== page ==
This year, the Commonwealth is celebrating the Queen's Diamond Jubilee. In anticipation, the Canadian government has prepared medals to be given to well-deserving Canadians. While it is a good gesture to honour those who have shown great contributions to their community, I cannot help but feel that it would be better represented by our own government rather than the “royal” family.
Prince Charles and Camilla have just visited Canada on a trip paid for by the Canadian taxpayers. All the media outlets share a soft spot for this privileged family with the sole exception of those in Quebec. The debate on the monarchy is a repressed one in Canada, but something needs to be said about this so-called royal family that rakes in our dollars and provides our head of state. Queen Elizabeth II on her last visit referred to Canada as her second home; after all, who would not enjoy an all-expenses paid vacation to all the top spots in Canada?
Recently, the Canadian public was fortunate enough (or so we are told) to be chosen as the first travel destination by Prince William and Duchess of Cambridge Catherine Middleton as an official married couple. The couple arrived on June 30, 2011 on a nine day tour which included a range of activities from Canada Day celebrations to exploring our remote tundra in Yellowknife and even attended a swearing-in ceremony for Canada's newest citizens. Is it not odd and inconsistent that newly arrived Canadians must swear loyalty to the Queen while Canadian born citizens never had to? Besides that, anytime one of the privileged family members comes over for a visit, we must incur all their expenses.
Catherine Middleton has been heralded as a fashion icon and an image of beauty in the same vein as the late Princess Diana. The hype surrounding the royal couple is seen to be a restoration of public opinion towards the British Monarchy, which steadily declined after the death of Princess Diana. Unfortunately some people were displeased that the “royals” would allow their prince to marry a “commoner”. This language only seeks to be divisive and reminds us that we are not people of equal opportunity because we as Canadians are simply “commoners” who should be honoured that this family even pays attention to us. The idea that this family is more important than any other Canadian family is a purely elitist and archaic concept that should remain in the past. We as Canadians should recognize that despite our socio-economic status, we can still achieve our desires with the right work ethic and that labels such as “commoners” have a negative impact on our identity as Canadian citizens.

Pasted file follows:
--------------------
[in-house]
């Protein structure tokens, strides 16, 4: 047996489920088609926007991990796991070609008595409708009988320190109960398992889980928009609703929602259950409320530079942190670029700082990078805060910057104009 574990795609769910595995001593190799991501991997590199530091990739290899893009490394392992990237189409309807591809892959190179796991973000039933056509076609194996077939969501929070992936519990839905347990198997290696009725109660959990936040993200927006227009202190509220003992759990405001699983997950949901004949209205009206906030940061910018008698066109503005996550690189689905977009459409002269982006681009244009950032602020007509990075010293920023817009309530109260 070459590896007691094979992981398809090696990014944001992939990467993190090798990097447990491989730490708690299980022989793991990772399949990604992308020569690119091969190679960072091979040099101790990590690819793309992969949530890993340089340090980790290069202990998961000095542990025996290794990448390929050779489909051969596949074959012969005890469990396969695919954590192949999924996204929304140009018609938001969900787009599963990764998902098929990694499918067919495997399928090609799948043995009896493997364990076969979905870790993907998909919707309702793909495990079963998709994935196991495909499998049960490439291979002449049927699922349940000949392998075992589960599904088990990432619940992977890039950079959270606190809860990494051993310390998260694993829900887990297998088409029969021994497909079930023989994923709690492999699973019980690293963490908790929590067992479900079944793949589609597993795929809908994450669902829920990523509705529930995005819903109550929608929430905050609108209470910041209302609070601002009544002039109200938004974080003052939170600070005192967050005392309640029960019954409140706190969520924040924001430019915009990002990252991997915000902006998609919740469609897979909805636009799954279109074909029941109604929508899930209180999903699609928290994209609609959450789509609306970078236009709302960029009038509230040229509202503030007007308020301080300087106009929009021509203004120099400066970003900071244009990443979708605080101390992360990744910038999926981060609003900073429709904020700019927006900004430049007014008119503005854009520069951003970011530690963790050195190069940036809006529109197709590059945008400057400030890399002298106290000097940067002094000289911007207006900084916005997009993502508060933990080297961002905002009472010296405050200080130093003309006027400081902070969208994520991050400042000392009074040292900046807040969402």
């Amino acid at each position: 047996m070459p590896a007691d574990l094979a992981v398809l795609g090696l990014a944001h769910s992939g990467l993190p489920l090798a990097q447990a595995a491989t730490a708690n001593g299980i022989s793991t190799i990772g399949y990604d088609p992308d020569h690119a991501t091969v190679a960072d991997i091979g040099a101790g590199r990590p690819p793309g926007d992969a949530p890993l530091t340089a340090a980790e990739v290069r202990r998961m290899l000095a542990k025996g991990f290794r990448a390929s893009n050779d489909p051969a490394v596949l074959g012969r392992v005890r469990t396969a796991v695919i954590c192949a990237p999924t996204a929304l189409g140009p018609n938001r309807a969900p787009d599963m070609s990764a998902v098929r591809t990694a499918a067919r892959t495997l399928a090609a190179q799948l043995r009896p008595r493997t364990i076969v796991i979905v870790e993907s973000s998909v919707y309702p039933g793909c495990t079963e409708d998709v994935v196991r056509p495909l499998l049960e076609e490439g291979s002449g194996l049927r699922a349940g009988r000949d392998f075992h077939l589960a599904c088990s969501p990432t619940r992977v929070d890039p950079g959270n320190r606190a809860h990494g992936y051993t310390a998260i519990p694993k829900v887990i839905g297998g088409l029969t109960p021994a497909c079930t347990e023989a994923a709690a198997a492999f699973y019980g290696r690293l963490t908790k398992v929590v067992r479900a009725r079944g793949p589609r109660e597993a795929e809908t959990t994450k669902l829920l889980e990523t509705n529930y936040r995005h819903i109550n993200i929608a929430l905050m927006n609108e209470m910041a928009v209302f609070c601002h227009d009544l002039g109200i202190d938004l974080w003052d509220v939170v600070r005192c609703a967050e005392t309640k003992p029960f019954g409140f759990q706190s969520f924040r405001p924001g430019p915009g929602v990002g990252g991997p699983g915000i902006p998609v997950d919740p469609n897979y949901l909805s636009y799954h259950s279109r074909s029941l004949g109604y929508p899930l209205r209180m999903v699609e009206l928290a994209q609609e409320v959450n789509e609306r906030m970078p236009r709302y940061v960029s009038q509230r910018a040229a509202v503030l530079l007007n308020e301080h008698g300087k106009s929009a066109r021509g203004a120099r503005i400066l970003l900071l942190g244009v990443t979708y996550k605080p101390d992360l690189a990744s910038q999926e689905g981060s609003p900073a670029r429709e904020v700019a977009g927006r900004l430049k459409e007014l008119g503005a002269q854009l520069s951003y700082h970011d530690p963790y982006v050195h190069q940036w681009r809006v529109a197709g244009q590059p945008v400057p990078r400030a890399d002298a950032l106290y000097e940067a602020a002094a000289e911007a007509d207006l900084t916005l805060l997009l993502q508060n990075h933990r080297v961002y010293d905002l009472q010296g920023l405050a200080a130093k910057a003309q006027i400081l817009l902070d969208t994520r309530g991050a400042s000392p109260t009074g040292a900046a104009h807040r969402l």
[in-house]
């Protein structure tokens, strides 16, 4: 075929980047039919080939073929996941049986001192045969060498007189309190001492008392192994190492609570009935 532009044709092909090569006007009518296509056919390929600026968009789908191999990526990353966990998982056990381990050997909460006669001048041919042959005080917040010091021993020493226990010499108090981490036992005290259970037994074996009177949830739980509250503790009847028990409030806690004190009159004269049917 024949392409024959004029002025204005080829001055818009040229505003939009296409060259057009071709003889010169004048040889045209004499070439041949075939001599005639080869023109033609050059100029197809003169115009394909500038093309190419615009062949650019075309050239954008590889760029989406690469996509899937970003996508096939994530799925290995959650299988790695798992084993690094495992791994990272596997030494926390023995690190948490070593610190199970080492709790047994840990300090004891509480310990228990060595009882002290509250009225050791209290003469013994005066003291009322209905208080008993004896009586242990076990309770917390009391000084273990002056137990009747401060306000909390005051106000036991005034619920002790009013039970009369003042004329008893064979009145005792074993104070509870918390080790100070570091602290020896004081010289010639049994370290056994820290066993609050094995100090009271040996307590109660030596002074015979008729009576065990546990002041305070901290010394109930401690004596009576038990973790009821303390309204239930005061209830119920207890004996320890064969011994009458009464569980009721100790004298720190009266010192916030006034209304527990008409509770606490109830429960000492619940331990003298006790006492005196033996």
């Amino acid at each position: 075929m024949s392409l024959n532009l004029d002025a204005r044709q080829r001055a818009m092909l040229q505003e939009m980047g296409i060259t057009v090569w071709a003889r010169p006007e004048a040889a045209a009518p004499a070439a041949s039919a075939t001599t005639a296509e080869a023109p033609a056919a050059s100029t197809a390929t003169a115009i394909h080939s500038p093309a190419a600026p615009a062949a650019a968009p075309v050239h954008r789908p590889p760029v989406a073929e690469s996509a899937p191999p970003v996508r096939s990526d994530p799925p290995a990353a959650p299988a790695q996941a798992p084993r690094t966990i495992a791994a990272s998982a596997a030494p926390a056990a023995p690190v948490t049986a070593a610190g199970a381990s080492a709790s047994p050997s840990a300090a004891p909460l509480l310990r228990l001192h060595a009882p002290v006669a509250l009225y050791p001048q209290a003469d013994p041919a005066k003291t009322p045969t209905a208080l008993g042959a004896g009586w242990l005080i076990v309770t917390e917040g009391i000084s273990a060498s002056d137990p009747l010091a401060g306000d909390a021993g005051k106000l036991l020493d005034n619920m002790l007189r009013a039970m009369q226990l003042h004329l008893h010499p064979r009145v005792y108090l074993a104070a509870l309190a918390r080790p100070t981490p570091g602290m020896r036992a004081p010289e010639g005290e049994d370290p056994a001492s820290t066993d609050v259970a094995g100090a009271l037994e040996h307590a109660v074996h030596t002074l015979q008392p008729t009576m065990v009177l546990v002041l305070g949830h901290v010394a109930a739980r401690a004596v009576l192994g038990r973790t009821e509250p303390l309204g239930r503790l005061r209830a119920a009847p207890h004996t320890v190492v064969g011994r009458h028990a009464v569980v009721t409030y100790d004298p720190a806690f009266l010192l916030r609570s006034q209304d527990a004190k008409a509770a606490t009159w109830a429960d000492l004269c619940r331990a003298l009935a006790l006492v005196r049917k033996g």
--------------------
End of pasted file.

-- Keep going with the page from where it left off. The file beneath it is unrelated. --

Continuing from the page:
Queen Elizabeth II will be the longest ruling British monarch if she lives to September 10, 2015, at the age of 89. If polls are indicative of anything, she may be the last monarch of Canada. According to an Ipsos-Reid poll done in June 2010, two in three Canadians agree that the royal family should have no formal role in Canadian society, while 58% of Canadians want Canada to end ties with the monarchy when Queen Elizabeth II's reign is over. The same poll found that 62% of Canadians believe that our head of state should be the Canadian-born Governor General and not the Queen. Polls conducted by Angus Reid in 1993 showed similar results with each more recent poll showing a growing movement in favour of abolishing the monarchy.
Some may wonder how much the monarchy costs us exactly, if it costs us anything at all. Ironically, a study conducted in July 2009 by none other than the Monarchist League of Canada found that it costs each Canadian $1.53 per year to maintain the monarchy, including the Governor General and the provincial lieutenant governors who represent the Queen in Canada. It may not sound like much at first, but collectively, the sum exceeds $46 million dollars a year. All the money that the monarchy is receiving could go towards improving our infrastructure or helping out “commoners”.
Instead of putting the Queen on all of our coins and on the widely circulated twenty dollar bill, we could instead choose to celebrate the many honourable Canadians that deserve to be on our currency such as Terry Fox, Sir Sanford Fleming, and Sir Frederick Banting who have all made substantial contributions to the Canadian way of life. If a more serious debate were held perhaps we would see Canadians abolishing this antiquated relic from our colonial past.
The views expressed in this opinion piece are the author's own and do not necessarily represent those of The Prince Arthur Herald.
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